Germany has lifted its total ban on Preimplantation Genetic Diagnosis (PGD, a form of genetic testing), but the new rules are still much stricter than those in other European countries. Results from a large-scale survey experiment show that the general population holds more permissive views on this bio-ethical question than lawmakers. In a country seen as a paradigm for the “religious world” of morality politics, many citizens even support further liberalisation along the lines of legislation in Belgium and the UK. Induced reflection on the arguments raised in parliament does not change this: arguments in favour of PGD are widely accepted by respondents, whereas many citizens reject the arguments against PGD. Citzens’ and MPs’ respective evaluations are affected strongly by religiosity, whose levels in the population are much lower than in parliament. Widespread secular views are not adequately represented in politics. This does not only concern the regulation of PGD but also other current and future bioethical issues. It is unlikely that this tension can be resolved through electoral politics. These findings have important ramifications not just for practical morality politics in Germany and other “religious world” countries but also for the two worlds framework itself.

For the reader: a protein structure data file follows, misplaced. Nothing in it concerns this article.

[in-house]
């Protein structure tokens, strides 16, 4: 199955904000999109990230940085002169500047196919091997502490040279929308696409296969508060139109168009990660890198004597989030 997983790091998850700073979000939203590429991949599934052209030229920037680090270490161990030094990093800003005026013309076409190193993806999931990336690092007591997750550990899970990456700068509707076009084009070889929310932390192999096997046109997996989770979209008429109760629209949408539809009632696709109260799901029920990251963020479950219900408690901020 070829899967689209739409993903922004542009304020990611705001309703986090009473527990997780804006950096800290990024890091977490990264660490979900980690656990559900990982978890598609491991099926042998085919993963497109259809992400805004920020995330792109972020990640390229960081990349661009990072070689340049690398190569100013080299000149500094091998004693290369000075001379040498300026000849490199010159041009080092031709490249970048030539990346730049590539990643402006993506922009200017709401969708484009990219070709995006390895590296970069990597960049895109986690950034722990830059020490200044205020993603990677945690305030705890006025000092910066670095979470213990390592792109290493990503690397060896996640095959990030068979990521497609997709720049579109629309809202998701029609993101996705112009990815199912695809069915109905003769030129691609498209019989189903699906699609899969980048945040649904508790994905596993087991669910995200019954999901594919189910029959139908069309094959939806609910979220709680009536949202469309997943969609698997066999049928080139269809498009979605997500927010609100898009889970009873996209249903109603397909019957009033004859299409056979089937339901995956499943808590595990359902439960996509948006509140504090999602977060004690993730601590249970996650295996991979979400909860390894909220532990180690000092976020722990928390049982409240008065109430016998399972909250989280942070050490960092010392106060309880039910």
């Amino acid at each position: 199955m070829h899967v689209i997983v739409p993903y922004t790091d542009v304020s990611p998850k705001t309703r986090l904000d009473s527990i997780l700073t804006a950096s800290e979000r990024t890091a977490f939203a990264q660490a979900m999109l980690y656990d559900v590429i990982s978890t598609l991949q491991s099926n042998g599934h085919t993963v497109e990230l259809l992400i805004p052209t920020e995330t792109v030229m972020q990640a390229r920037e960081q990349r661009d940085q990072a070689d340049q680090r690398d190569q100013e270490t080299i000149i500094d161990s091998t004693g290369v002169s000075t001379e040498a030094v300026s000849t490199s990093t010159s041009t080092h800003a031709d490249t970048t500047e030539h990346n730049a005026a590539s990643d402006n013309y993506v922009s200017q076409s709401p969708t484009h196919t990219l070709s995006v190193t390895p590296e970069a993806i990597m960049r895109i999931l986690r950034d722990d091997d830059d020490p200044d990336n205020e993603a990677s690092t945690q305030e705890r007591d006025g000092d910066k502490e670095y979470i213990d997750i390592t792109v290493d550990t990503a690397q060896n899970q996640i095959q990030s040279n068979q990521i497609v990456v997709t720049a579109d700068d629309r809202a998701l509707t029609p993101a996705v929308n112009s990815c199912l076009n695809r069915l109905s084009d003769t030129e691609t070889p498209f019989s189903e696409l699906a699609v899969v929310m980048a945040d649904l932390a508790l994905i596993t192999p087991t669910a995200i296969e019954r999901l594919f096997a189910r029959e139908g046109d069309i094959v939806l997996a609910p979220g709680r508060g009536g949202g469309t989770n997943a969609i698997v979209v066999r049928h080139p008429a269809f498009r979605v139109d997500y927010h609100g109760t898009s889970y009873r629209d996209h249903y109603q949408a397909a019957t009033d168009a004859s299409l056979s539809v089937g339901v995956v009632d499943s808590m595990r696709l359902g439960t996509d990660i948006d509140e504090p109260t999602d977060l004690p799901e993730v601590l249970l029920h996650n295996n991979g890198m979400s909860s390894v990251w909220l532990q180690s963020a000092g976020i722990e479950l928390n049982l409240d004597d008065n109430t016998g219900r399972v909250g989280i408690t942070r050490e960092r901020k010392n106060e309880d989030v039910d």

@Article{arzheimer-2020b,
    author = {Arzheimer, Kai},
    title = {Secular Citizens, Pious MPs: Why German Attitudes About Genetic
    Testing Are Much More Permissive Than German Laws},
    html = {https://www.tandfonline.com/doi/full/10.1080/2474736X.2020.1765693},
    journal = {Political Research Exchange},
    url = {https://www.tandfonline.com/doi/pdf/10.1080/2474736X.2020.1765693?needAccess=true},
    year = 2020,
    volume = {2},
    number = {1},
    abstract = {Germany has lifted its total ban on Preimplantation Genetic
    Diagnosis (PGD, a form of genetic testing), but the new rules are